You’ve made it through several rounds of interviews. You have been notified that the company has made their choice. Congratulations! You have been chosen.
Now it’s time to negotiate an offer that will make you feel good about working for the new company.
You will be in good shape if you made the right moves from the beginning of The Odyssey of the Salary Offer.
The Screening Process
Much of the groundwork is laid here. There are several websites such as salary.com, which can be helpful in determining compensation for the position.
As a candidate (especially if you are unemployed), it is very important to defer talking about compensation until the entire screening process is completed. It’s been my observation that those companies insisting that you give a salary history and a salary desired on the front end are shopping on price as a major qualification. My advice here is asking yourself: “Is this the kind of company you want to work for?” If you specify a salary desired, the chances are over 65% that you will be wrong (too high or too low).
One caveat... Most government and other non-profit groups such as public schools etc. do not “negotiate” as outlined above. Instead, they adhere to strict compensation guidelines.
Understanding your career values, what you love to do and the definition of your value proposition are imperative. Without a clear awareness of these, decision-making is very difficult. Clearly, a critical part of the preparation is to discern whether the position you are applying for is a really good fit:
It has to benefit your career and the goals you have set.
You must believe in the company, products and markets.
You must be genuinely excited about becoming part of the team!
The Initial Screen and The Compensation Question
Whether initial screening is by telephone or in person, when asked about salary history and a salary desired:
Even before this question is asked, turn the tables early in the screening and ask them what the salary range is for the position they are trying to fill. Most will answer the question before they ask you.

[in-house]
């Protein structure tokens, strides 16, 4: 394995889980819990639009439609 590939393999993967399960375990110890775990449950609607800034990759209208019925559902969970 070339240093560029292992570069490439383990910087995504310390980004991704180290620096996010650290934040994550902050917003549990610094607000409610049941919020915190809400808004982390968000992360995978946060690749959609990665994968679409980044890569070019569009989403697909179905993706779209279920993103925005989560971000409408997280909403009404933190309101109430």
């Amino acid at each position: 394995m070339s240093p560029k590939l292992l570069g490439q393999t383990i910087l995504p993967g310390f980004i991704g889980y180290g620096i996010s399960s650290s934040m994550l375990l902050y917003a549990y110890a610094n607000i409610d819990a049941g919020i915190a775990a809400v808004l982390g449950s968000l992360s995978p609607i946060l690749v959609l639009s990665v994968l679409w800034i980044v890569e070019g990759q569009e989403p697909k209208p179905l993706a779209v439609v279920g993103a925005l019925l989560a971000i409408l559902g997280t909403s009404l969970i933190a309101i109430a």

State: I will be happy to have a discussion of compensation after we have completed the screening process. If it is a good fit for both of us, I am confident we can reach a mutual agreement.
If they continue to press, give them a number. You can prepare for this by adding up your “bare bones” living expenses. You will come up with a number (monthly or annually—don’t forget taxes). Your response then would be: “The minimum offer I would consider would be $______.” Note that you said, “consider” not accept. This leaves the door wide open. Let’s face it; if they are going to make you an offer below your minimum, then you can then reject them!
During and after the interview process, these responses can help you deflect the compensation question, should anyone ask.
NOTE: When you are working through a third party such as an independent recruiter, it is very important that you share compensation information. They want to make a placement and they need as much information as they can get to help put the transaction together.
When The Offer Is Made
Now is the time to hear what they have in mind. You receive the call.
Ask good questions for clarification
Thank them graciously (even it’s high or low)
Never accept or reject their verbal offer
Always ask for the offer in writing (even if it is from your best friend!)
You typically have five working days to get back to them after you have received a written offer. This will give you a chance to contact other firms that you are interviewing. Tell the other companies that you have a written offer but refrain from any details.
Be wary if the company making the offer wants an answer immediately. This could be a sign of desperation on their part.
If you are 100% delighted with the offer, then accept it and give a reasonable starting date.
If you are unhappy with the offer, there are definite steps to explore with the company. Keep in mind that a job must be a good fit for you, as well as for them.